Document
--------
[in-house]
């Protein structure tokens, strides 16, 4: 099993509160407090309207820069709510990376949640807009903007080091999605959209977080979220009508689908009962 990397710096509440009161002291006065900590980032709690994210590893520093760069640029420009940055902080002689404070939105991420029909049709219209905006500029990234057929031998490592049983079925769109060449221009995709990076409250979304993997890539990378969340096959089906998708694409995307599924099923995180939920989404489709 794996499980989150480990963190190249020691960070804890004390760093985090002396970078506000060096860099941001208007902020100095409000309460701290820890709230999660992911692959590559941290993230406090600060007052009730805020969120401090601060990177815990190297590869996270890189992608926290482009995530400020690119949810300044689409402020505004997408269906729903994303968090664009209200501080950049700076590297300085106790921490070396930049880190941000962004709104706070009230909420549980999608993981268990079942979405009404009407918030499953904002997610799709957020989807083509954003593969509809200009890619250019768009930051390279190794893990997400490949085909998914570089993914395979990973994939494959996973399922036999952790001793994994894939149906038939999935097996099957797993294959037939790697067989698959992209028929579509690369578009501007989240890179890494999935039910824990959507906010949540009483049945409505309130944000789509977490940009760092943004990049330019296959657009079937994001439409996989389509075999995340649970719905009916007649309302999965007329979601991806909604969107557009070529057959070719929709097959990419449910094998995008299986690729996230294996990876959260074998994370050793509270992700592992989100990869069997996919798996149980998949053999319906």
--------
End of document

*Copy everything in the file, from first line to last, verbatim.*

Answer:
[in-house]
């Protein structure tokens, strides 16, 4: 099993509160407090309207820069709510990376949640807009903007080091999605959209977080979220009508689908009962 990397710096509440009161002291006065900590980032709690994210590893520093760069640029420009940055902080002689404070939105991420029909049709219209905006500029990234057929031998490592049983079925769109060449221009995709990076409250979304993997890539990378969340096959089906998708694409995307599924099923995180939920989404489709 794996499980989150480990963190190249020691960070804890004390760093985090002396970078506000060096860099941001208007902020100095409000309460701290820890709230999660992911692959590559941290993230406090600060007052009730805020969120401090601060990177815990190297590869996270890189992608926290482009995530400020690119949810300044689409402020505004997408269906729903994303968090664009209200501080950049700076590297300085106790921490070396930049880190941000962004709104706070009230909420549980999608993981268990079942979405009404009407918030499953904002997610799709957020989807083509954003593969509809200009890619250019768009930051390279190794893990997400490949085909998914570089993914395979990973994939494959996973399922036999952790001793994994894939149906038939999935097996099957797993294959037939790697067989698959992209028929579509690369578009501007989240890179890494999935039910824990959507906010949540009483049945409505309130944000789509977490940009760092943004990049330019296959657009079937994001439409996989389509075999995340649970719905009916007649309302999965007329979601991806909604969107557009070529057959070719929709097959990419449910094998995008299986690729996230294996990876959260074998994370050793509270992700592992989100990869069997996919798996149980998949053999319906």